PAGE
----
Scientific Name: Meleagris gallopavo
Description: Males (toms) are 120 cm (47 in) long from beak to tail and weigh 6.5 to 8 kg (14-18 lbs). Females (hens) are half that weight. Wild turkeys are long legged with a naked head and neck, and a long, broad tail. Males have a noticeable black "beard" on their breast, a bluish head, and red wattles on the throat and neck. The body is bronze and the tail is rust colored. Females are smaller and not as colorful. Toms gobble while hens cluck.
Distribution and Habitat: Native to North America, wild turkeys can be found throughout much of the United States from New England to Illinois, and southern Ontario, Manitoba, and Saskatchewan. They live in open, mixed woodlands traveling in flocks during the day and roosting in trees at night. They are weak flyers, running to avoid danger.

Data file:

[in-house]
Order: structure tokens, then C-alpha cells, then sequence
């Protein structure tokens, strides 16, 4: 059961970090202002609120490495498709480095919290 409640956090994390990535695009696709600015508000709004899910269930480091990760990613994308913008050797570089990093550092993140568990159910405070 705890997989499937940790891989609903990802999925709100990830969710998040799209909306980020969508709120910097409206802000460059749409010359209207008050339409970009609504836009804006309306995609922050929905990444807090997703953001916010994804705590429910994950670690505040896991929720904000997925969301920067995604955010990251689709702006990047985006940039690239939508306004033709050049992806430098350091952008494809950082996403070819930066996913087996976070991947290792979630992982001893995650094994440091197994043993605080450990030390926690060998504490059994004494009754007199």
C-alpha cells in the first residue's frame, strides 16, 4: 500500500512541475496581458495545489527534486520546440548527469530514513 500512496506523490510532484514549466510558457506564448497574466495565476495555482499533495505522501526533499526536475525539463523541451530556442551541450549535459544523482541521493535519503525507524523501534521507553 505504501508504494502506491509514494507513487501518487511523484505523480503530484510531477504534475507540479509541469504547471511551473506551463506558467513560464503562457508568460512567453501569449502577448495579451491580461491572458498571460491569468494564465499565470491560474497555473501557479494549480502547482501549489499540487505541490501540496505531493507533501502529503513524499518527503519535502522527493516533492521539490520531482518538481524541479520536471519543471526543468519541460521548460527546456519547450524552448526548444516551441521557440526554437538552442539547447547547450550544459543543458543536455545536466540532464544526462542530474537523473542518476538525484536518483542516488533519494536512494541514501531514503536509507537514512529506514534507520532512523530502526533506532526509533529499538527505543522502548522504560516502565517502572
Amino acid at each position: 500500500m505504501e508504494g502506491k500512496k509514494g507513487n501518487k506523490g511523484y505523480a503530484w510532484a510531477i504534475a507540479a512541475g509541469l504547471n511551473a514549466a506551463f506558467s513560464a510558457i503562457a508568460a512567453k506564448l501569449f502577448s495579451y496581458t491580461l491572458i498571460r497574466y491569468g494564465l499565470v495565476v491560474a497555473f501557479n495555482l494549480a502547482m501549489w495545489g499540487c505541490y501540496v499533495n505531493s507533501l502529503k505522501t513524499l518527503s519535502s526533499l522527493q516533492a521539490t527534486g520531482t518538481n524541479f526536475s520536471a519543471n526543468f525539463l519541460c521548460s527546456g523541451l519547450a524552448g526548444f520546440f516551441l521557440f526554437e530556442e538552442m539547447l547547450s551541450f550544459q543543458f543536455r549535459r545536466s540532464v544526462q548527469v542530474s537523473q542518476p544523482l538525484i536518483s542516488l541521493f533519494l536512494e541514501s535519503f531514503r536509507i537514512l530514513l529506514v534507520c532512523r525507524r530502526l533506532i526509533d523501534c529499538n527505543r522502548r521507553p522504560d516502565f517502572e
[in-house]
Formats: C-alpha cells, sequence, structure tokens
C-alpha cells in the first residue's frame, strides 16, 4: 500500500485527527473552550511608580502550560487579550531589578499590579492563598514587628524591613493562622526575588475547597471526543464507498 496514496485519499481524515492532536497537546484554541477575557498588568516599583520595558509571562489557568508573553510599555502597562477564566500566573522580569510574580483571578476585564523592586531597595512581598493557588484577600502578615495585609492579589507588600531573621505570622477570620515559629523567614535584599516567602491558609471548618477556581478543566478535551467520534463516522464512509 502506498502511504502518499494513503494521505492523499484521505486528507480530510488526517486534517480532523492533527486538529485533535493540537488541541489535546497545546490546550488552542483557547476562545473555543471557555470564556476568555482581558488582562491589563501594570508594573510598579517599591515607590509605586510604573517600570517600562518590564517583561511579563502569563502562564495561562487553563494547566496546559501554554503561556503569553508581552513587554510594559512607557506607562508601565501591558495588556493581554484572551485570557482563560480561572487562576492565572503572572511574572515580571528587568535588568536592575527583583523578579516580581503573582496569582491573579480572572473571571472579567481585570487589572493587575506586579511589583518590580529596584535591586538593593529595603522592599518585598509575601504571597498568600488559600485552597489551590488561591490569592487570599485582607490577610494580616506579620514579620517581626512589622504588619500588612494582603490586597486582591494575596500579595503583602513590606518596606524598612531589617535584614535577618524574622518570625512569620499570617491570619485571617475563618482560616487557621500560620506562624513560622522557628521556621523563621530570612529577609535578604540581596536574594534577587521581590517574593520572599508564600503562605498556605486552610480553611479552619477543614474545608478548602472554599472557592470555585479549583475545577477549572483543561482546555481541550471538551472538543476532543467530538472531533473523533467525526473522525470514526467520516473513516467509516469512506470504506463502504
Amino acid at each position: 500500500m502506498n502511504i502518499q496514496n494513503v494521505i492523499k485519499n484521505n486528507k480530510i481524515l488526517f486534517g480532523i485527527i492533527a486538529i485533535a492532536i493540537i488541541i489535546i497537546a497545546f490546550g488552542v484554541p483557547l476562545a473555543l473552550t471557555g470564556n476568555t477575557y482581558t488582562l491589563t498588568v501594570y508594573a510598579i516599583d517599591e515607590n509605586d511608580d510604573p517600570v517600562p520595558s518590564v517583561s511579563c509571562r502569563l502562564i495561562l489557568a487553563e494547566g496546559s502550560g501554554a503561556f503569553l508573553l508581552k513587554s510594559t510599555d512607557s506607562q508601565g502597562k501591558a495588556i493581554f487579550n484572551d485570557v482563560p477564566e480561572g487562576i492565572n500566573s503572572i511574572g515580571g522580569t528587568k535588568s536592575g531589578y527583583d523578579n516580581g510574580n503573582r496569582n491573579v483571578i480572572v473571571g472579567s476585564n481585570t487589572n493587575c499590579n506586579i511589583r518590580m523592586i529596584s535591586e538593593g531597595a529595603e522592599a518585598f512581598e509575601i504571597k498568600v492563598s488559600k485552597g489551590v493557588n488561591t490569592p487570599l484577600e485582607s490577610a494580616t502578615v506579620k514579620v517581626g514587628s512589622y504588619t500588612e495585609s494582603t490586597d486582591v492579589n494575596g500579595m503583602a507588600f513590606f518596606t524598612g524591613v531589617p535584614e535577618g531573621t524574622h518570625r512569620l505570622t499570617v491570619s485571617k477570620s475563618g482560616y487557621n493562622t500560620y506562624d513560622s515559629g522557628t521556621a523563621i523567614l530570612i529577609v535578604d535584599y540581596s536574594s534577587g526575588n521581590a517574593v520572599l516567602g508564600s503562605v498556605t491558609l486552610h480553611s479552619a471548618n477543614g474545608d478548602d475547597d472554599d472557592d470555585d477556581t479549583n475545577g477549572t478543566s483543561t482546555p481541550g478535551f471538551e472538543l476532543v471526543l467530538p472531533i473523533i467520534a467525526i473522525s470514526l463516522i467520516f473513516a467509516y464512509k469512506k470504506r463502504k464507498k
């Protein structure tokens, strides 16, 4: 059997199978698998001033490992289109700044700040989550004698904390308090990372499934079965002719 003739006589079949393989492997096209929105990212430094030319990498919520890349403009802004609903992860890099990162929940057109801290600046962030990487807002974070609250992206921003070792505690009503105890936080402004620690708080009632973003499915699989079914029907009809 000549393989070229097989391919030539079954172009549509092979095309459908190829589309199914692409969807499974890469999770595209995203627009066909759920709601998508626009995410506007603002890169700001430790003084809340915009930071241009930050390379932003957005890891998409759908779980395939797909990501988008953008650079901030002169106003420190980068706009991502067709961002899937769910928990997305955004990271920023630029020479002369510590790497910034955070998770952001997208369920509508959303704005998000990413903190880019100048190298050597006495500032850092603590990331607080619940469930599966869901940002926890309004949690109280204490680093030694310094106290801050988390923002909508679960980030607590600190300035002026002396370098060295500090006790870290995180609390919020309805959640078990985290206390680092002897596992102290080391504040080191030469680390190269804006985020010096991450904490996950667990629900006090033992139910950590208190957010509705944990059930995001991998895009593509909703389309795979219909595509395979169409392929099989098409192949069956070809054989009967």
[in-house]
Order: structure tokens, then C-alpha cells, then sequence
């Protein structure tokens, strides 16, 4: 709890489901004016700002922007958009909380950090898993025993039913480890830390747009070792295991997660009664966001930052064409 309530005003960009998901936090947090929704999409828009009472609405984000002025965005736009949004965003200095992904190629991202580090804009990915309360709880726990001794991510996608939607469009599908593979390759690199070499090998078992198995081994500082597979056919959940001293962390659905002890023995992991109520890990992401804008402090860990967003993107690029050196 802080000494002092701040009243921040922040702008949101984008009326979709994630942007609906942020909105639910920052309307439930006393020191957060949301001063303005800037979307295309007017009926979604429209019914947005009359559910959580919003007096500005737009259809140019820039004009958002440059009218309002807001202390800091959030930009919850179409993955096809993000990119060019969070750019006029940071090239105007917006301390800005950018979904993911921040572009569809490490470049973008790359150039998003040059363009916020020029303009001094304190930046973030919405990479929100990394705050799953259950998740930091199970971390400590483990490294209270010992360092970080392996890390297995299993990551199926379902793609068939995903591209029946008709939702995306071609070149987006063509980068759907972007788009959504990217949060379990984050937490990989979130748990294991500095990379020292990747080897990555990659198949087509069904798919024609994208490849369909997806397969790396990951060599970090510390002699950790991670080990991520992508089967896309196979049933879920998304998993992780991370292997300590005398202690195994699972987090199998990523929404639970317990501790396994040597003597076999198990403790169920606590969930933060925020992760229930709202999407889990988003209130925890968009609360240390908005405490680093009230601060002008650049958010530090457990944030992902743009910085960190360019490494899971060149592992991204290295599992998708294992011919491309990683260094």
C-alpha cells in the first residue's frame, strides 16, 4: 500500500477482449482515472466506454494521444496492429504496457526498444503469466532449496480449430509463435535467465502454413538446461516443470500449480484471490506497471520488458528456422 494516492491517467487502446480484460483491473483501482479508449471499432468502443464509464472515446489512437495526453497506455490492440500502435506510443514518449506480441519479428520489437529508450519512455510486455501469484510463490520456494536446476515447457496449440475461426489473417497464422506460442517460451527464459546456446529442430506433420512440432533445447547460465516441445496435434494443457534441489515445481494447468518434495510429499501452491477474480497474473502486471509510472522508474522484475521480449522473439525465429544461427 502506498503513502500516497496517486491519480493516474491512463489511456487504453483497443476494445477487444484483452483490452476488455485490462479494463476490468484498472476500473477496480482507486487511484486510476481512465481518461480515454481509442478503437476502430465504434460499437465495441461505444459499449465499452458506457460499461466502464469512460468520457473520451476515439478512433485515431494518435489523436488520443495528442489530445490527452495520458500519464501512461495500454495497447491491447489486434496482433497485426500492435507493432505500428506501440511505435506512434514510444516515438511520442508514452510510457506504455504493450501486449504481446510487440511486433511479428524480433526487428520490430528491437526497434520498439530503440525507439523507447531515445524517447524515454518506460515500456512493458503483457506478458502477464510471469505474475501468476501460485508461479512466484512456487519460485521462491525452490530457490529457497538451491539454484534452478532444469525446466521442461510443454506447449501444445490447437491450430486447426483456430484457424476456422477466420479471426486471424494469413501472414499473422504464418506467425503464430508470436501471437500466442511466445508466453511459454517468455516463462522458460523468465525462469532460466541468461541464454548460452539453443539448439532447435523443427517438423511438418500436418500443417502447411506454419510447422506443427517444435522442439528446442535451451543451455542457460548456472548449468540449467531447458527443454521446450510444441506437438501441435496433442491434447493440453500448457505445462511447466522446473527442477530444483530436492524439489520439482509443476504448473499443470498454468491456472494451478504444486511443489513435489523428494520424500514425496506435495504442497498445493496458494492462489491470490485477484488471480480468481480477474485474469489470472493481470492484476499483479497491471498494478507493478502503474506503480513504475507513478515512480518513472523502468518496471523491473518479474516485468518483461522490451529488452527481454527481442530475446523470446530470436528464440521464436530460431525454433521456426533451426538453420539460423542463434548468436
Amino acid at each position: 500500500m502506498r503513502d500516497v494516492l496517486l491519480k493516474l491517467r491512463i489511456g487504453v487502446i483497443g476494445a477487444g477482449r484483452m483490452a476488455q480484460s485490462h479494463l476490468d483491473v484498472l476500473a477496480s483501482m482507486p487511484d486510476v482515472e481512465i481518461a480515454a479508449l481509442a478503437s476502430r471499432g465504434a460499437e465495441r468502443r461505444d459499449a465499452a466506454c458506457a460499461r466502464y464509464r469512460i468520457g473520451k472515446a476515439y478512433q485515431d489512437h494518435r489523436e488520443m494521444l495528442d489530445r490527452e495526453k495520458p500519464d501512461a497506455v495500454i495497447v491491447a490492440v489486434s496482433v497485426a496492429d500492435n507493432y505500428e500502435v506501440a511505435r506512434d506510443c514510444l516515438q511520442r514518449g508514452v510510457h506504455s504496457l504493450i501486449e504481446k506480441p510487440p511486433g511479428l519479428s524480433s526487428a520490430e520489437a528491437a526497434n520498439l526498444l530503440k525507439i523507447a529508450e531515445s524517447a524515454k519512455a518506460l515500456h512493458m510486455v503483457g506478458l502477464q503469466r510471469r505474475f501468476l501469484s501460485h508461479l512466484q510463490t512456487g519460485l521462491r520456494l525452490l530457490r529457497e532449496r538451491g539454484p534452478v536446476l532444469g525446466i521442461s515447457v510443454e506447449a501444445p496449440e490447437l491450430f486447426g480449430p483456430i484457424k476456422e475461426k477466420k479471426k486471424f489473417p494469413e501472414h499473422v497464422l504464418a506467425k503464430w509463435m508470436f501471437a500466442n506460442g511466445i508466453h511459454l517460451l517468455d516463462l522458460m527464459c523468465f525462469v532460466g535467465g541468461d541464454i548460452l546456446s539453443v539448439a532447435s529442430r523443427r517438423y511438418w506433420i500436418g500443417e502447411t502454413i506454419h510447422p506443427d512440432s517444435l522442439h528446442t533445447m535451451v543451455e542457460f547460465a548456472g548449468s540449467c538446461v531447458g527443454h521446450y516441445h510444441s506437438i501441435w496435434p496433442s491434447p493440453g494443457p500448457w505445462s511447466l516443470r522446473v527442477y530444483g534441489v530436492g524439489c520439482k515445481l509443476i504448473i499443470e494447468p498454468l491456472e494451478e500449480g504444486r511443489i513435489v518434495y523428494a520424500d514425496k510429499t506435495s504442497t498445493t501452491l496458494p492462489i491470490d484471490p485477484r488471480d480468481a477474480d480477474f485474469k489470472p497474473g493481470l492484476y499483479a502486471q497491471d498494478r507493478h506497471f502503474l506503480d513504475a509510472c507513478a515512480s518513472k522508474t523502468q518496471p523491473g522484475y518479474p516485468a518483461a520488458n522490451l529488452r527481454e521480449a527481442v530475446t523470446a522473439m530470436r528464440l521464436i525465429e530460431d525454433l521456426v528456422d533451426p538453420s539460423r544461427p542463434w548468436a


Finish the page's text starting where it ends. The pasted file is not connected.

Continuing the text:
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Diet: Omnivores, wild turkeys eat insects, grasshoppers, seeds, berries, and acorns.
Life Cycle: Male turkeys are polygamous, meaning they mate with more than one female. Hens lay 8-15 large, reddish brown eggs and incubate them for 28 days. The chicks roost on the ground for the first two weeks, and are easy prey for opossums, raccoons and other wildlife during that time.
Did you know? Wild turkeys can swim if they need to, by tucking in their wings, spreading their tail, and kicking.